anthropological significance of sleeping

For the last month or so, Chicken insists on "camping" when he goes to sleep at night. We creep into the dark bedroom where Buster is already sleeping. We pull his duvet off the toddler bed and into a nest on the floor, and tuck him in with, oh, about a dozen stuffed animals forming the toddler equivalent of a bowling lane gutter buffer along his body.

I think about what the anthropologists of the 37th century would think of us should this night be frozen like the ruins of Pompeii. They would step into the bedroom and find a large baby sleeping in a crib, surrounded by eighteen pacifiers. And on the floor next to him, a toddler, curled up under a blanket, his sleeping face uplifted toward his brother.

Look at that love, they might say. Look at the way he chooses to sleep on the floor so he can be closer to the little one. Ancient societies must have been kinder, more protective, and more nurturing than we are today. And the kids definitely would have respected their elders! Not like these kids today! Trilennials, right?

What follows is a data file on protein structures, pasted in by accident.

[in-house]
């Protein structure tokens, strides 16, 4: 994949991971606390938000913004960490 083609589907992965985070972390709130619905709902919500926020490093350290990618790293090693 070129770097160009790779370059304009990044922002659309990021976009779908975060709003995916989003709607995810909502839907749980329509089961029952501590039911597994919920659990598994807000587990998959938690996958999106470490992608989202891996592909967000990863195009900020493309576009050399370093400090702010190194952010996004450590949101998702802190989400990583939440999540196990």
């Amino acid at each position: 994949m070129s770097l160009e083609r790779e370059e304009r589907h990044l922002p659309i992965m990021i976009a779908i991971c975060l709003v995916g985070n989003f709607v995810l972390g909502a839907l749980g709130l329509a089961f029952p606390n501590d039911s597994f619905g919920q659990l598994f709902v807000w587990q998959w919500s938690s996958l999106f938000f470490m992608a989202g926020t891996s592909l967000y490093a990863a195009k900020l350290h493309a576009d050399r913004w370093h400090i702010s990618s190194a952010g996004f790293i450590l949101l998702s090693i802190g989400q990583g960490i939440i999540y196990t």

I think about the conclusions we make we come upon burial sites, the things we think we know about the past.

Now that I have two children I cannot help but wonder... did that child lie down to rest close to his baby brother because of the bloodborne impulse to love and protect?

Or was it because his mother said, "Chicken, seriously, listen, the only place that you cannot sleep is on the floor next to your brother. Do you hear me? I KNOW YOU CAN HEAR ME. I know what you're doing. You just want to poke his face through the slats until he wakes up. And then you'll just keep each other awake all night. So you can sleep in your bed, in the chair, in the closet, under the dresser... literally anywhere but where you are right now. Ok, yeah, you know what? Fine.  FINE. Stay awake all night. See if I care. I'm putting in my ear plugs. See you in the morning, buttholes."


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